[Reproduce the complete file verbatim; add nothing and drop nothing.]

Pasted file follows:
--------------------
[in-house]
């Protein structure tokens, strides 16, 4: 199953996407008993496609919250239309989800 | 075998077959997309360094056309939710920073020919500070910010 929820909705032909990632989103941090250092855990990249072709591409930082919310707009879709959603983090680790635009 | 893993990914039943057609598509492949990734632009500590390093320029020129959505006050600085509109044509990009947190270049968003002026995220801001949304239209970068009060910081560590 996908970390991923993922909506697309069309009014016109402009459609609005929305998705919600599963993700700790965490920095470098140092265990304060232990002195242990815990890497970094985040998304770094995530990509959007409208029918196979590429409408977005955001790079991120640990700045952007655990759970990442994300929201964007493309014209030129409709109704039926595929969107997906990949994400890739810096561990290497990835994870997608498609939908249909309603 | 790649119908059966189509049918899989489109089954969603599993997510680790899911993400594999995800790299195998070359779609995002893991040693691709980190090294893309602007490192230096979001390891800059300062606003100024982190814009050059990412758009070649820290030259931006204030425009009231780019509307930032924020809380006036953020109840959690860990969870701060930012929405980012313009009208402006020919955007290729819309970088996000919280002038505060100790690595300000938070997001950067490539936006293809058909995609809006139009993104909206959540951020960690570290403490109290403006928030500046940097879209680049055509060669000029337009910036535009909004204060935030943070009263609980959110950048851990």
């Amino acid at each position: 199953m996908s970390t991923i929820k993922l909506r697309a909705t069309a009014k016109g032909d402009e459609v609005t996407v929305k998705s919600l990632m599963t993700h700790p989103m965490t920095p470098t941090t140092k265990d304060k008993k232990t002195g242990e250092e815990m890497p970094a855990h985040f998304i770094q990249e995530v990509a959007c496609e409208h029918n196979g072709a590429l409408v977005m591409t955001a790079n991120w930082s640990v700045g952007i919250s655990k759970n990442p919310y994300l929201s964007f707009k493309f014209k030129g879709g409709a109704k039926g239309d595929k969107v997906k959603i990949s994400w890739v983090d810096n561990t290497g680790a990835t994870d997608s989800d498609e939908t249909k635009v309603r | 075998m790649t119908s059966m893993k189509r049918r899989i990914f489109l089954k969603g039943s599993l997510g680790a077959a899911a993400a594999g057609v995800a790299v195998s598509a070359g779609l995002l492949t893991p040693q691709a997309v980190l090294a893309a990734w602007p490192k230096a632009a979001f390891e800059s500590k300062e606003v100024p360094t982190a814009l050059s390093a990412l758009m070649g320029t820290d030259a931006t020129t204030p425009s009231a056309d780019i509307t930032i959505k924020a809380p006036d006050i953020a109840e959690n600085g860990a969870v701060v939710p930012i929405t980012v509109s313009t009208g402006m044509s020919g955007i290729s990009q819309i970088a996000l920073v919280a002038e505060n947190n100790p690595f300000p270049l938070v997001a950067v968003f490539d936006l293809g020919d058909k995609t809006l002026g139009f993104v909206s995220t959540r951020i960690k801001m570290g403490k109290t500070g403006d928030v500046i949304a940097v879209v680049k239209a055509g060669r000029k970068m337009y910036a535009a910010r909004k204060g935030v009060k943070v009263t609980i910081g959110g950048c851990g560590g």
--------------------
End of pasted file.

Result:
[in-house]
């Protein structure tokens, strides 16, 4: 199953996407008993496609919250239309989800 | 075998077959997309360094056309939710920073020919500070910010 929820909705032909990632989103941090250092855990990249072709591409930082919310707009879709959603983090680790635009 | 893993990914039943057609598509492949990734632009500590390093320029020129959505006050600085509109044509990009947190270049968003002026995220801001949304239209970068009060910081560590 996908970390991923993922909506697309069309009014016109402009459609609005929305998705919600599963993700700790965490920095470098140092265990304060232990002195242990815990890497970094985040998304770094995530990509959007409208029918196979590429409408977005955001790079991120640990700045952007655990759970990442994300929201964007493309014209030129409709109704039926595929969107997906990949994400890739810096561990290497990835994870997608498609939908249909309603 | 790649119908059966189509049918899989489109089954969603599993997510680790899911993400594999995800790299195998070359779609995002893991040693691709980190090294893309602007490192230096979001390891800059300062606003100024982190814009050059990412758009070649820290030259931006204030425009009231780019509307930032924020809380006036953020109840959690860990969870701060930012929405980012313009009208402006020919955007290729819309970088996000919280002038505060100790690595300000938070997001950067490539936006293809058909995609809006139009993104909206959540951020960690570290403490109290403006928030500046940097879209680049055509060669000029337009910036535009909004204060935030943070009263609980959110950048851990």
């Amino acid at each position: 199953m996908s970390t991923i929820k993922l909506r697309a909705t069309a009014k016109g032909d402009e459609v609005t996407v929305k998705s919600l990632m599963t993700h700790p989103m965490t920095p470098t941090t140092k265990d304060k008993k232990t002195g242990e250092e815990m890497p970094a855990h985040f998304i770094q990249e995530v990509a959007c496609e409208h029918n196979g072709a590429l409408v977005m591409t955001a790079n991120w930082s640990v700045g952007i919250s655990k759970n990442p919310y994300l929201s964007f707009k493309f014209k030129g879709g409709a109704k039926g239309d595929k969107v997906k959603i990949s994400w890739v983090d810096n561990t290497g680790a990835t994870d997608s989800d498609e939908t249909k635009v309603r | 075998m790649t119908s059966m893993k189509r049918r899989i990914f489109l089954k969603g039943s599993l997510g680790a077959a899911a993400a594999g057609v995800a790299v195998s598509a070359g779609l995002l492949t893991p040693q691709a997309v980190l090294a893309a990734w602007p490192k230096a632009a979001f390891e800059s500590k300062e606003v100024p360094t982190a814009l050059s390093a990412l758009m070649g320029t820290d030259a931006t020129t204030p425009s009231a056309d780019i509307t930032i959505k924020a809380p006036d006050i953020a109840e959690n600085g860990a969870v701060v939710p930012i929405t980012v509109s313009t009208g402006m044509s020919g955007i290729s990009q819309i970088a996000l920073v919280a002038e505060n947190n100790p690595f300000p270049l938070v997001a950067v968003f490539d936006l293809g020919d058909k995609t809006l002026g139009f993104v909206s995220t959540r951020i960690k801001m570290g403490k109290t500070g403006d928030v500046i949304a940097v879209v680049k239209a055509g060669r000029k970068m337009y910036a535009a910010r909004k204060g935030v009060k943070v009263t609980i910081g959110g950048c851990g560590g």